Saturday’s for a high school coach usually start really early. There’s the game from the night before that needs to be broken down and analyzed. Positives and negatives need to be identified for growth and repair. It’s really an important time as a coach to help give your team the best chance at winning moving forward. Plus there’s a new opponent to worry about and their game film to dissect. I used to do that until I started to feel nervous about the upcoming opponent (there’s always something to worry about). Then it was break time filled with college football and sometimes if the weather was nice I’d walk back to the high school and watch a rocket game if I knew a family that had a player.
I don’t have to worry about game film anymore. My biggest worry with football now is how often my kids will want to visit the concession stand. I’m taking my family and most importantly my two girls to their first college football game. Western Michigan Univ. is a great place to watch a game. It’s usually doesn’t feel overly crowded and I don’t mind the walk down memory lane that is the path to the stadium. The product on the field is much better then when I was in school. PJ Fleck has done a great job of recruiting and it shows, the Broncos are the favorite to win the Mid American Conference this year. I picked this game specifically not totally because I’m a Western grad but because the Georgia Southern Eagles are in town. Oh I get it you want to pick a game Western is most likely going to win. Wrong! I picked this game because Georgia Southern led the nation last year in rushing yards with a really cool option attack out of the shotgun. In fact GS crushed the Broncos last year in Georgia to the tune of 413 total rushing yards.
Now this is a college game and professionals will be covering it so I’m going to try to keep this brief. If you’d like to know more I’ll include all sorts of links for you to read and watch, but I just feel like there is someone out there more qualified to breakdown this game.
Georgia Southern has been an option team for a long time. Paul Johnson brought the flexbone here many years ago before his days at Navy and Georgia Tech. The coaches that followed continued to run the flexbone with great success until the university decided to be more mainstream. The spread offense didn’t fit GS very well and the program struggled for about four years until the option came back. In walks Willie Fritz an uber successful coach running this unique offense at Sam Houston (a great breakdown of some key components to that offense here). Fritz wasn’t a flexbone guy and so the early criticism was actually pretty funny in hindsight. “16 of the last 17 years he’s had a winning season” due in large part to this unique offense that he is now taking to Tulane (they probably don’t have the personnel to run the option this year so it might be rough, have patience Green Wave fans). Georgia Southern’s new head coach Tyson Summers has already said several times that he is keeping the offense so all this writing isn’t totally pointless. If you’ve been to this site before you may have read about option style offenses before and it’s important to know that the GS option functions very differently. For starters their offensive linemen block zone and not the ultra fast down blocks employed by the under center option guys. The zone schemes are meant to go just like the Oregon Ducks inside and outside zone schemes (you can watch the videos or even better you can read it straight from the man himself). GS puts their spin on it by instead of having two potential ball carriers a lot of their plays have three, by using a pitch man. There’s a ton of different pitch men by using a ton of different formations coupled with a variety of different motions. This for football nerds makes it a super entertaining offense to watch.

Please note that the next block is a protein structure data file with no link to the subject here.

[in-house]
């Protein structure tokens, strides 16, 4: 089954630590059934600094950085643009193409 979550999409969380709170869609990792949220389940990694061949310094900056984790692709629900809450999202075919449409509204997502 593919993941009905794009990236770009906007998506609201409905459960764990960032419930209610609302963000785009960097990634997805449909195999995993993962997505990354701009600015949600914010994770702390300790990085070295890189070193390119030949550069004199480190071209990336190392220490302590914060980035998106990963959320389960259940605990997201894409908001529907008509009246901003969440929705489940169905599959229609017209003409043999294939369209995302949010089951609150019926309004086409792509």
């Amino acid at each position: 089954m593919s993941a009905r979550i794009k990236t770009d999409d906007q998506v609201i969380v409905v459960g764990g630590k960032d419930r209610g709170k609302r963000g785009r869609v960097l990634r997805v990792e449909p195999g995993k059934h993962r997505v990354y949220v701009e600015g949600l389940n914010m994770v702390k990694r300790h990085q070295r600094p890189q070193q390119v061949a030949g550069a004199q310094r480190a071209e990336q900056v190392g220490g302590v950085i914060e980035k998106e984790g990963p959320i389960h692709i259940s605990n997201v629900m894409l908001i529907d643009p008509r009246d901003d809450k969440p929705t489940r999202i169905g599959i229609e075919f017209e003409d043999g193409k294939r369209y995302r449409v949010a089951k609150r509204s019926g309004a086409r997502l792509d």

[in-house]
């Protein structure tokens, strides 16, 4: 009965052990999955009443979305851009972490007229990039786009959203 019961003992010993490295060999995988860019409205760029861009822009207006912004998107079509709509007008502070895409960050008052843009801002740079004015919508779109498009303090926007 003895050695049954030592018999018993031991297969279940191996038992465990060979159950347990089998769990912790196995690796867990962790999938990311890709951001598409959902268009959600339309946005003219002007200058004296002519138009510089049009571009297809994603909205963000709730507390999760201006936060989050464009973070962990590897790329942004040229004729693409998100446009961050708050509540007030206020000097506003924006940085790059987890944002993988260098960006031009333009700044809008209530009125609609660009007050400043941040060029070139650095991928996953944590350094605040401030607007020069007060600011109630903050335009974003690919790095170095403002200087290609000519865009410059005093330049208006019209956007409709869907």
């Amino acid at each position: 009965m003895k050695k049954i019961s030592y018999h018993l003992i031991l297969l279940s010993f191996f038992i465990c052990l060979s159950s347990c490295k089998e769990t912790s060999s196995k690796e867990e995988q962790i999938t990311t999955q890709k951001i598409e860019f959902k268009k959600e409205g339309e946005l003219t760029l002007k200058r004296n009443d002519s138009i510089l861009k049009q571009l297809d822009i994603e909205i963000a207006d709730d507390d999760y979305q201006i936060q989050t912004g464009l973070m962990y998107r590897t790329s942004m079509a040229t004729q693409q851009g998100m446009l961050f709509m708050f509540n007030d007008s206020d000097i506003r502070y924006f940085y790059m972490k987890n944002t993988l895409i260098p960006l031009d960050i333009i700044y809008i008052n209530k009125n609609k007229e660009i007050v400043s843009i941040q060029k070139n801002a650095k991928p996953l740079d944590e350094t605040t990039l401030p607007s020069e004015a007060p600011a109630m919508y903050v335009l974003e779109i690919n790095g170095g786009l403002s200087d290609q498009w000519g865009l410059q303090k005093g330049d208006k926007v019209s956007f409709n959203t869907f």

So I’ll be in Waldo Stadium rowing the boat as best I can and hoping for an entertaining game my kids will love. If you happen to be in the area give us a wave and cross your fingers my kids will be willing to sit in their seats for at least a quarter.